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Five Out Offense: Nick Van Exel, Shawn Marion and all of the Benjamins

Mark Cuban continues to speak out against FIBA and the IOC. Jerry Colangelo snipes back that it's all about the money. He ain't wrong.

Christian Petersen

1. NICK THE QUICK: Rami, who also types words about ballsports at The Smoking Cuban, takes a look at Nick Van Exel's tenure with the Mavericks. Nick the Quick was awesome in Dallas. If Dirk doesn't get hurt in the Western Conference Finals against those dastardly Spurs, maybe the Mavs and Van Exel hoist Larry at the end of the season.

2. WHERE WILL THE MATRIX LAND?: Shawn Marion continues to float around in free agency limbo. Where he lands is anyone's guess right now. However, it appears that the Pacers have entered the running for Marion's talents and his gnarly pinky. They could stand to add a few healthy bodies after losing Paul George in the televised Team USA scrimmage.

3-5. TEAM VS. COUNTRY: Oh, and has that injury to George ignited an Internet firestorm or what? Did you know that Mark Cuban doesn't like NBA players participating in international competition? If you didn't, it's time for you to crawl out from under that rock. Let's get you up to speed with this article from the New York Times.

Cuban's main grief with FIBA and the IOC (International Olympics Committee) is that the NBA and the owners don't rake in the profits that these organizations do despite the participation of NBA players. Of course, FIBA and the IOC aren't the only ones benefiting from the international spotlight. It's also a stage for shoe companies and sponsors of every ilk to cash in on the players who they indorse. The international stage also brings a level of notoriety for the players who participate that they might not have solely playing in the NBA.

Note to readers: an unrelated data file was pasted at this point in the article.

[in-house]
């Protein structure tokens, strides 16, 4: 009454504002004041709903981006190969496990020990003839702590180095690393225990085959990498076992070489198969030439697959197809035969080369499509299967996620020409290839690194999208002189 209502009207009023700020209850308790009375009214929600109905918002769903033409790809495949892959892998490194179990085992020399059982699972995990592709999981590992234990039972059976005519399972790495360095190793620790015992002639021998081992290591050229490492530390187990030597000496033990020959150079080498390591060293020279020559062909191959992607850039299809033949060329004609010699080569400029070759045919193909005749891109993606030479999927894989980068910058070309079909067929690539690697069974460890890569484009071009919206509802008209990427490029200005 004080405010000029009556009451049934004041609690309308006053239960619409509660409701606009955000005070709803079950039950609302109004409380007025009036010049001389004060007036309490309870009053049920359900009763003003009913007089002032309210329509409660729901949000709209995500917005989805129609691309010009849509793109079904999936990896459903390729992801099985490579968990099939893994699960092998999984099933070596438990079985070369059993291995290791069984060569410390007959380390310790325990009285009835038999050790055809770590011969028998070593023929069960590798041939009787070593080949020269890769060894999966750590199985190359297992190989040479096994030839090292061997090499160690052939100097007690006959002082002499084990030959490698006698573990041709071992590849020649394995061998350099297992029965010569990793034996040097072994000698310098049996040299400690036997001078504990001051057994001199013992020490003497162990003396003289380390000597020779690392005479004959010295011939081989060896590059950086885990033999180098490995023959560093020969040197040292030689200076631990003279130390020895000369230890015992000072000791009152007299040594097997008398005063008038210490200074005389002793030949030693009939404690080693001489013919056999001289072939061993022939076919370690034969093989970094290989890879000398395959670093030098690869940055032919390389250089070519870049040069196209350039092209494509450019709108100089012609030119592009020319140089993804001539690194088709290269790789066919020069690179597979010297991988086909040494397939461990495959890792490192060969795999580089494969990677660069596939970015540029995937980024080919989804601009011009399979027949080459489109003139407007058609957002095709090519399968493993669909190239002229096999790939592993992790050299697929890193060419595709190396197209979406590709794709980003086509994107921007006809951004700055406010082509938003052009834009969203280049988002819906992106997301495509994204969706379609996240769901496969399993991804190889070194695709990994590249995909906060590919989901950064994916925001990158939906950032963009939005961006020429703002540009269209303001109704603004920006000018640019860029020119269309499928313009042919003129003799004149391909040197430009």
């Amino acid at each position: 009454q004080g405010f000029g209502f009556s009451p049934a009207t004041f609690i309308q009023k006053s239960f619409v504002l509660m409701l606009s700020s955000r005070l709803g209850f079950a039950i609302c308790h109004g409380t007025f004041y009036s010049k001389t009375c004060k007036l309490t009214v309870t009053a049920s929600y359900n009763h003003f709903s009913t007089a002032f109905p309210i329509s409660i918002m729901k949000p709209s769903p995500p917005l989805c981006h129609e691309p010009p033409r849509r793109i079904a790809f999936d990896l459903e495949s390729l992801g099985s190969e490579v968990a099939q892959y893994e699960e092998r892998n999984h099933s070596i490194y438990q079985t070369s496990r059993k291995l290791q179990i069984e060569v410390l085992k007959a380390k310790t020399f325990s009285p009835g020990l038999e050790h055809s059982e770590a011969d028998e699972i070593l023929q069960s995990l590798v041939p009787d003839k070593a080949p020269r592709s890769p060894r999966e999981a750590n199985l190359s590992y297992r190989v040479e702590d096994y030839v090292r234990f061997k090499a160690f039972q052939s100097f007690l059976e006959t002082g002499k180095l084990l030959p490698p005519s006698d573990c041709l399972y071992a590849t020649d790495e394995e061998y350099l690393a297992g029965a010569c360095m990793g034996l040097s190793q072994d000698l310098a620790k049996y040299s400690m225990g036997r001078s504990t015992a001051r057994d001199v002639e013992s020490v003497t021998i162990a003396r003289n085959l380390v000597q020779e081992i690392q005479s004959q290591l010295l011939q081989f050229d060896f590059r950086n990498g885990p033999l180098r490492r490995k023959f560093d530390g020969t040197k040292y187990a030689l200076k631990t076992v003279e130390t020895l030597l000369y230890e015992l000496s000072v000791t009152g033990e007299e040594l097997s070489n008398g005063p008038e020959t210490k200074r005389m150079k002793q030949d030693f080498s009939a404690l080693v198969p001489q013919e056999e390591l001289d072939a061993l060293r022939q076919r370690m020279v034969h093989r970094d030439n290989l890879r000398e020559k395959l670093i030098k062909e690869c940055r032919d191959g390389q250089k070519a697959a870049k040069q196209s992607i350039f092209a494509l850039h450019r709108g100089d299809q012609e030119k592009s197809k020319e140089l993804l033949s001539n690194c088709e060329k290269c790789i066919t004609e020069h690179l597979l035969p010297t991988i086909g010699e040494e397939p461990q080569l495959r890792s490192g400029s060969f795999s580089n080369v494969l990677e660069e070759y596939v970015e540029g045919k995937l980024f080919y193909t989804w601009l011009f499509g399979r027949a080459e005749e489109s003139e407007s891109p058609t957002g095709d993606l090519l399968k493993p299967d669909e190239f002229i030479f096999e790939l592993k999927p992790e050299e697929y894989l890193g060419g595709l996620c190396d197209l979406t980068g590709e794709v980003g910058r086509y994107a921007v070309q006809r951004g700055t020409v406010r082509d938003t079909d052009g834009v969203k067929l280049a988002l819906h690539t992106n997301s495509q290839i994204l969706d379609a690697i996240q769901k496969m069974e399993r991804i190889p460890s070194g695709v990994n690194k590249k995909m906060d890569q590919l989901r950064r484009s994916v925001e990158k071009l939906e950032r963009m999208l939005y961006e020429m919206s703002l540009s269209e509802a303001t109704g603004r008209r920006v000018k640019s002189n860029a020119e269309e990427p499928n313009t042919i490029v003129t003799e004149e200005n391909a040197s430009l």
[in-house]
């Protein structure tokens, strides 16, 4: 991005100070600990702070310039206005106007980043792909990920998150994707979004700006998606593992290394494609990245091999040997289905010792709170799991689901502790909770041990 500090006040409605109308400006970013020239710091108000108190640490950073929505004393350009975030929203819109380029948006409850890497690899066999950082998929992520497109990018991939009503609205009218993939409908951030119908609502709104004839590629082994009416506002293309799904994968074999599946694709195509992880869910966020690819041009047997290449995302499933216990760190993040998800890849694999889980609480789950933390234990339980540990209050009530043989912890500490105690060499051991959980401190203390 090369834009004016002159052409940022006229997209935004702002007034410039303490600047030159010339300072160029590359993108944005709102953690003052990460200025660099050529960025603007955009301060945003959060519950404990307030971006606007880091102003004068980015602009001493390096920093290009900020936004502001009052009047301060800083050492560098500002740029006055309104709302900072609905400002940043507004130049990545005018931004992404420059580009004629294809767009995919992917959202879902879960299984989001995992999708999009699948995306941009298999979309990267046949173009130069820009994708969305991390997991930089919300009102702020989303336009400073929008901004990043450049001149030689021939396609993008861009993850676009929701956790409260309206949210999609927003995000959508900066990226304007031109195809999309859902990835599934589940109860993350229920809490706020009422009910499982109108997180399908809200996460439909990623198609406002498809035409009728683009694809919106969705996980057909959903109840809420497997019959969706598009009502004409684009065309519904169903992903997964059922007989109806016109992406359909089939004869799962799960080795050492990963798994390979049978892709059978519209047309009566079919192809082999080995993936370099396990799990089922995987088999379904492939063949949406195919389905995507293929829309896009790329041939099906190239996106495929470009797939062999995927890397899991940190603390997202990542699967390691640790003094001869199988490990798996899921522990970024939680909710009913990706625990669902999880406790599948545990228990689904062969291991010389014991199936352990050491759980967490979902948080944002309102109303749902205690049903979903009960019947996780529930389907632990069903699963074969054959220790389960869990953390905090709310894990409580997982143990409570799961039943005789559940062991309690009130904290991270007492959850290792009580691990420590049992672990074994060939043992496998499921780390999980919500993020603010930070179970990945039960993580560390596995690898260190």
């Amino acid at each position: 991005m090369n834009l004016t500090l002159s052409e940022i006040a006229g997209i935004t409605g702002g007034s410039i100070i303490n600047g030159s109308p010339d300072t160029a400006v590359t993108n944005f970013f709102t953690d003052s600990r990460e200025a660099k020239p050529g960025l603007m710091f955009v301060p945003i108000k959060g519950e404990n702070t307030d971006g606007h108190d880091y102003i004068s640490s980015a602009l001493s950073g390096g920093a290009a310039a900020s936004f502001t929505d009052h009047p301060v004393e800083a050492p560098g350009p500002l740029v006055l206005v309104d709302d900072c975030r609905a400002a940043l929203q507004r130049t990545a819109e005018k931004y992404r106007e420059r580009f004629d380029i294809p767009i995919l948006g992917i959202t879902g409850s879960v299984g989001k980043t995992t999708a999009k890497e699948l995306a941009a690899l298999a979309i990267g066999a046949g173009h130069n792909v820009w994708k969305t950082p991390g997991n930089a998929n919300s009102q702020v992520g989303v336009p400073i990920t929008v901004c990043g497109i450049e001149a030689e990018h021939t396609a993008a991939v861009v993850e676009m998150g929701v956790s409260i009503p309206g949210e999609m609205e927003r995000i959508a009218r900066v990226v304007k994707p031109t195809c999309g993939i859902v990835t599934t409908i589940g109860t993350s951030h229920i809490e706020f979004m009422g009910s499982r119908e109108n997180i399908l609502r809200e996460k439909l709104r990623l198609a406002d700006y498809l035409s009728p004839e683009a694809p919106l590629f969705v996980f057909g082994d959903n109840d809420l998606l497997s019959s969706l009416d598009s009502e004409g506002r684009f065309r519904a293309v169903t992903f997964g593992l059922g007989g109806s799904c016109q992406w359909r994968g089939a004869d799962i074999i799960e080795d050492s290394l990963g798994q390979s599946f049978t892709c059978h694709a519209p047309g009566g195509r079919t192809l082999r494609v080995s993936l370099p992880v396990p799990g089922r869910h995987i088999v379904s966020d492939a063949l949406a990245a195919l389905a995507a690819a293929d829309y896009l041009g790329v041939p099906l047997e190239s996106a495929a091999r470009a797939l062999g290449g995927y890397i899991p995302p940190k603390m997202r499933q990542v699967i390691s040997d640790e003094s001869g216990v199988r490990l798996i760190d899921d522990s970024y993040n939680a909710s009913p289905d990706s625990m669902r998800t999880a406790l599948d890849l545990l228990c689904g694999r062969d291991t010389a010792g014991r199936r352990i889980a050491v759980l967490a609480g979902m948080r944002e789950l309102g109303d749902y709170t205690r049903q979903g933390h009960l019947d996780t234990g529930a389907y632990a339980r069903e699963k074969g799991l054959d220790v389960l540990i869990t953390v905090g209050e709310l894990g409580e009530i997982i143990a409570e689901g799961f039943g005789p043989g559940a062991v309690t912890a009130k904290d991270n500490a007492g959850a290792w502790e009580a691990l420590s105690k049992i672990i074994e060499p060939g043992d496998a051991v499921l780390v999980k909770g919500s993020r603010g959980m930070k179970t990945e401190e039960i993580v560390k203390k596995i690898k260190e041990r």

There's a lot of money being tossed around and, according to Jerry Colangelo, the chairman of USA Basketball, Cuban just wants a seat at the table. And really, who can blame him? Cuban is a businessman and has an investment in the players he has under contract and in the NBA. Why not get some returns on those investments?

Of course, not everyone sees it that way. See: Ziller, Tom. /facepalm

I'll just say this: Obviously, this debate is heated. That's no excuse to lightly suggest someone is treating their players like property. Players, under the current agreement with the NBA and FIBA, have the choice to play in international competition if they want to. They can grow their brand. The NBA has certainly grown its brand with the inclusion of its players international competition.

When it comes down to everything, it's all about the Benjamins, baby. Whenever FIBA and the NBA structure a new deal, it will probably look a lot different. Until then, we'll have more division and little agreement. So, basically, we'll have Congress. AMERICA!